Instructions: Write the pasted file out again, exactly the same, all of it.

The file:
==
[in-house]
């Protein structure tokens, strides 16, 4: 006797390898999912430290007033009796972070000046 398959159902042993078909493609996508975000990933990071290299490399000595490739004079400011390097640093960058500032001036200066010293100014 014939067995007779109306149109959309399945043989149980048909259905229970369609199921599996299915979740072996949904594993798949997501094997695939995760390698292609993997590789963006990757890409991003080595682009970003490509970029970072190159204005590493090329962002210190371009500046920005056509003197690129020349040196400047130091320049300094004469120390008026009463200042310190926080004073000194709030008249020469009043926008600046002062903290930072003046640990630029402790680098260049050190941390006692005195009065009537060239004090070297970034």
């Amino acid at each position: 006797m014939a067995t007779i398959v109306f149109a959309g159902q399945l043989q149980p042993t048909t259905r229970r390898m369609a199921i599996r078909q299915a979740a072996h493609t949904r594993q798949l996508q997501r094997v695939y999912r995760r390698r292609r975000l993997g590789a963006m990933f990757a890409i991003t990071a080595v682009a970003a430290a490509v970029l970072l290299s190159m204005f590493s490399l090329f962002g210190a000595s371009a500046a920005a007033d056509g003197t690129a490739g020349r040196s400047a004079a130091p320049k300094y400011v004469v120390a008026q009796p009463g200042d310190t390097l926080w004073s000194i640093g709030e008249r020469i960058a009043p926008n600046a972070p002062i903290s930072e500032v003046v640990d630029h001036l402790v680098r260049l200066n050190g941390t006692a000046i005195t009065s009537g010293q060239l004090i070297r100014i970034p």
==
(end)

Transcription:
[in-house]
């Protein structure tokens, strides 16, 4: 006797390898999912430290007033009796972070000046 398959159902042993078909493609996508975000990933990071290299490399000595490739004079400011390097640093960058500032001036200066010293100014 014939067995007779109306149109959309399945043989149980048909259905229970369609199921599996299915979740072996949904594993798949997501094997695939995760390698292609993997590789963006990757890409991003080595682009970003490509970029970072190159204005590493090329962002210190371009500046920005056509003197690129020349040196400047130091320049300094004469120390008026009463200042310190926080004073000194709030008249020469009043926008600046002062903290930072003046640990630029402790680098260049050190941390006692005195009065009537060239004090070297970034």
């Amino acid at each position: 006797m014939a067995t007779i398959v109306f149109a959309g159902q399945l043989q149980p042993t048909t259905r229970r390898m369609a199921i599996r078909q299915a979740a072996h493609t949904r594993q798949l996508q997501r094997v695939y999912r995760r390698r292609r975000l993997g590789a963006m990933f990757a890409i991003t990071a080595v682009a970003a430290a490509v970029l970072l290299s190159m204005f590493s490399l090329f962002g210190a000595s371009a500046a920005a007033d056509g003197t690129a490739g020349r040196s400047a004079a130091p320049k300094y400011v004469v120390a008026q009796p009463g200042d310190t390097l926080w004073s000194i640093g709030e008249r020469i960058a009043p926008n600046a972070p002062i903290s930072e500032v003046v640990d630029h001036l402790v680098r260049l200066n050190g941390t006692a000046i005195t009065s009537g010293q060239l004090i070297r100014i970034p």